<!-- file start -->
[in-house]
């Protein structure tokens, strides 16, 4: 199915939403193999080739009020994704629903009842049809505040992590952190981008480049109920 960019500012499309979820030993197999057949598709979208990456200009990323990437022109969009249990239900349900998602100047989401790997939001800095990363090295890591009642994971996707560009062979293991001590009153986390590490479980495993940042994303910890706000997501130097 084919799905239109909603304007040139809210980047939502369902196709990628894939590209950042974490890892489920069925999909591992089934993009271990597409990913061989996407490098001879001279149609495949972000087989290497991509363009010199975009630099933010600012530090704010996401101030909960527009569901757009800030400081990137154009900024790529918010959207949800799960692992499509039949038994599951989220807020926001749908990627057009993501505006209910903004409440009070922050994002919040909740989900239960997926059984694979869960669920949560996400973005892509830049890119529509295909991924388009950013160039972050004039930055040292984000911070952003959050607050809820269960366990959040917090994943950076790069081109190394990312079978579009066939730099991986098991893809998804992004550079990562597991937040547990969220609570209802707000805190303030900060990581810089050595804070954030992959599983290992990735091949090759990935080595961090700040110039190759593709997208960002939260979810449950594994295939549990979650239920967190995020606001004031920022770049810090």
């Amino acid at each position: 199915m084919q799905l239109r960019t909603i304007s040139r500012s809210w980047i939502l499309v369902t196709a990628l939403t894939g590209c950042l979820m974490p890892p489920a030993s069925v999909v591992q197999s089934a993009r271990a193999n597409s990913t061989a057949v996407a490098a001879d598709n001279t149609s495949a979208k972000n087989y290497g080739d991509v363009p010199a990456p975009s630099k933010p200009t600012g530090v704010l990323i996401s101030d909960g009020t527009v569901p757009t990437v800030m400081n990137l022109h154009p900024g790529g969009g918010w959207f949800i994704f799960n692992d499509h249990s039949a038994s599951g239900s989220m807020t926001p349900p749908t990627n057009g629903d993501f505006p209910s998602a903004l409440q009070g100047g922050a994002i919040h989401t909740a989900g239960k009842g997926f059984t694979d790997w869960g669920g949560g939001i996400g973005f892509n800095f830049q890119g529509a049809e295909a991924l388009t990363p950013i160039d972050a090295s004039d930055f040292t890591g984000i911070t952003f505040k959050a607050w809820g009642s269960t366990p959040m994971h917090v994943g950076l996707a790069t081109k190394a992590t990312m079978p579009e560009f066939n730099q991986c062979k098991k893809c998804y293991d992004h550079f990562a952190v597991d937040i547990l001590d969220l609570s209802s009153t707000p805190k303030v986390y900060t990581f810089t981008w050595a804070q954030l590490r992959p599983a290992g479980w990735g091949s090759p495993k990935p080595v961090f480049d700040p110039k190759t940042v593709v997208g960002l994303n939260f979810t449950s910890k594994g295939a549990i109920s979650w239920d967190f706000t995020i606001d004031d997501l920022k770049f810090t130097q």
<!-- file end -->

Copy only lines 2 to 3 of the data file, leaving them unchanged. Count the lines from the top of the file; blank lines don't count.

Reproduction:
């Protein structure tokens, strides 16, 4: 199915939403193999080739009020994704629903009842049809505040992590952190981008480049109920 960019500012499309979820030993197999057949598709979208990456200009990323990437022109969009249990239900349900998602100047989401790997939001800095990363090295890591009642994971996707560009062979293991001590009153986390590490479980495993940042994303910890706000997501130097 084919799905239109909603304007040139809210980047939502369902196709990628894939590209950042974490890892489920069925999909591992089934993009271990597409990913061989996407490098001879001279149609495949972000087989290497991509363009010199975009630099933010600012530090704010996401101030909960527009569901757009800030400081990137154009900024790529918010959207949800799960692992499509039949038994599951989220807020926001749908990627057009993501505006209910903004409440009070922050994002919040909740989900239960997926059984694979869960669920949560996400973005892509830049890119529509295909991924388009950013160039972050004039930055040292984000911070952003959050607050809820269960366990959040917090994943950076790069081109190394990312079978579009066939730099991986098991893809998804992004550079990562597991937040547990969220609570209802707000805190303030900060990581810089050595804070954030992959599983290992990735091949090759990935080595961090700040110039190759593709997208960002939260979810449950594994295939549990979650239920967190995020606001004031920022770049810090």
């Amino acid at each position: 199915m084919q799905l239109r960019t909603i304007s040139r500012s809210w980047i939502l499309v369902t196709a990628l939403t894939g590209c950042l979820m974490p890892p489920a030993s069925v999909v591992q197999s089934a993009r271990a193999n597409s990913t061989a057949v996407a490098a001879d598709n001279t149609s495949a979208k972000n087989y290497g080739d991509v363009p010199a990456p975009s630099k933010p200009t600012g530090v704010l990323i996401s101030d909960g009020t527009v569901p757009t990437v800030m400081n990137l022109h154009p900024g790529g969009g918010w959207f949800i994704f799960n692992d499509h249990s039949a038994s599951g239900s989220m807020t926001p349900p749908t990627n057009g629903d993501f505006p209910s998602a903004l409440q009070g100047g922050a994002i919040h989401t909740a989900g239960k009842g997926f059984t694979d790997w869960g669920g949560g939001i996400g973005f892509n800095f830049q890119g529509a049809e295909a991924l388009t990363p950013i160039d972050a090295s004039d930055f040292t890591g984000i911070t952003f505040k959050a607050w809820g009642s269960t366990p959040m994971h917090v994943g950076l996707a790069t081109k190394a992590t990312m079978p579009e560009f066939n730099q991986c062979k098991k893809c998804y293991d992004h550079f990562a952190v597991d937040i547990l001590d969220l609570s209802s009153t707000p805190k303030v986390y900060t990581f810089t981008w050595a804070q954030l590490r992959p599983a290992g479980w990735g091949s090759p495993k990935p080595v961090f480049d700040p110039k190759t940042v593709v997208g960002l994303n939260f979810t449950s910890k594994g295939a549990i109920s979650w239920d967190f706000t995020i606001d004031d997501l920022k770049f810090t130097q």